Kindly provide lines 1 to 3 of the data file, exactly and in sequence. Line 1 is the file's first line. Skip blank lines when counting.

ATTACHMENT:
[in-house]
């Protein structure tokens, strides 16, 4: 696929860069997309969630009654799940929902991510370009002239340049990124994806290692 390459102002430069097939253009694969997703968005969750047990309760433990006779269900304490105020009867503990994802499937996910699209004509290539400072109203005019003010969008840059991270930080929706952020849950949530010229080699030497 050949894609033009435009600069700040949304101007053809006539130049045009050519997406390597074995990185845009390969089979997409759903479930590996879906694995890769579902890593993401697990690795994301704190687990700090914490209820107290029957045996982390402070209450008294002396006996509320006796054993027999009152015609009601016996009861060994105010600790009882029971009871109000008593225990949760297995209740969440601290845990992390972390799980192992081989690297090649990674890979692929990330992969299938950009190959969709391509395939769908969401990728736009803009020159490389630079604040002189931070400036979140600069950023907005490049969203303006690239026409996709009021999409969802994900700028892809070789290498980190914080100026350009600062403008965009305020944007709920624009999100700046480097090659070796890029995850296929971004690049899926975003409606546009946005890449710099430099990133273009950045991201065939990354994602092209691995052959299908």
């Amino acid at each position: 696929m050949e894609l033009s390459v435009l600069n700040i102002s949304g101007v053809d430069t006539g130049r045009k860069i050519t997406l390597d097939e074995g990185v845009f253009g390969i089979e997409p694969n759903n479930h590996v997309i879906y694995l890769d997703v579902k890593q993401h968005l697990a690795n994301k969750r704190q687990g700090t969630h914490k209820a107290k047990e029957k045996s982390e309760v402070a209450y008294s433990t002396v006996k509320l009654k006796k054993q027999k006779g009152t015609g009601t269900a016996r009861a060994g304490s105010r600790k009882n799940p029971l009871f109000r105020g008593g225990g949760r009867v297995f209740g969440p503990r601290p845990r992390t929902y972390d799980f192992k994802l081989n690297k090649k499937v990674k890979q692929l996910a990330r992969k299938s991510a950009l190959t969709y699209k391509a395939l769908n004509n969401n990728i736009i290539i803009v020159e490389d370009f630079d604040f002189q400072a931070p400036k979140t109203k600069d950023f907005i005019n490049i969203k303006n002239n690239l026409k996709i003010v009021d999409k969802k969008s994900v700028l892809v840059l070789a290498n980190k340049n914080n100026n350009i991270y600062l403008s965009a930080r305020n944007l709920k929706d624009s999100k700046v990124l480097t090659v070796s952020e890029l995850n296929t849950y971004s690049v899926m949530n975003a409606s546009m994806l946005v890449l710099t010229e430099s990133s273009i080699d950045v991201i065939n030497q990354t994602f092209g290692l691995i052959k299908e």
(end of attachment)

[in-house]
């Protein structure tokens, strides 16, 4: 696929860069997309969630009654799940929902991510370009002239340049990124994806290692 390459102002430069097939253009694969997703968005969750047990309760433990006779269900304490105020009867503990994802499937996910699209004509290539400072109203005019003010969008840059991270930080929706952020849950949530010229080699030497 050949894609033009435009600069700040949304101007053809006539130049045009050519997406390597074995990185845009390969089979997409759903479930590996879906694995890769579902890593993401697990690795994301704190687990700090914490209820107290029957045996982390402070209450008294002396006996509320006796054993027999009152015609009601016996009861060994105010600790009882029971009871109000008593225990949760297995209740969440601290845990992390972390799980192992081989690297090649990674890979692929990330992969299938950009190959969709391509395939769908969401990728736009803009020159490389630079604040002189931070400036979140600069950023907005490049969203303006690239026409996709009021999409969802994900700028892809070789290498980190914080100026350009600062403008965009305020944007709920624009999100700046480097090659070796890029995850296929971004690049899926975003409606546009946005890449710099430099990133273009950045991201065939990354994602092209691995052959299908």
């Amino acid at each position: 696929m050949e894609l033009s390459v435009l600069n700040i102002s949304g101007v053809d430069t006539g130049r045009k860069i050519t997406l390597d097939e074995g990185v845009f253009g390969i089979e997409p694969n759903n479930h590996v997309i879906y694995l890769d997703v579902k890593q993401h968005l697990a690795n994301k969750r704190q687990g700090t969630h914490k209820a107290k047990e029957k045996s982390e309760v402070a209450y008294s433990t002396v006996k509320l009654k006796k054993q027999k006779g009152t015609g009601t269900a016996r009861a060994g304490s105010r600790k009882n799940p029971l009871f109000r105020g008593g225990g949760r009867v297995f209740g969440p503990r601290p845990r992390t929902y972390d799980f192992k994802l081989n690297k090649k499937v990674k890979q692929l996910a990330r992969k299938s991510a950009l190959t969709y699209k391509a395939l769908n004509n969401n990728i736009i290539i803009v020159e490389d370009f630079d604040f002189q400072a931070p400036k979140t109203k600069d950023f907005i005019n490049i969203k303006n002239n690239l026409k996709i003010v009021d999409k969802k969008s994900v700028l892809v840059l070789a290498n980190k340049n914080n100026n350009i991270y600062l403008s965009a930080r305020n944007l709920k929706d624009s999100k700046v990124l480097t090659v070796s952020e890029l995850n296929t849950y971004s690049v899926m949530n975003a409606s546009m994806l946005v890449l710099t010229e430099s990133s273009i080699d950045v991201i065939n030497q990354t994602f092209g290692l691995i052959k299908e």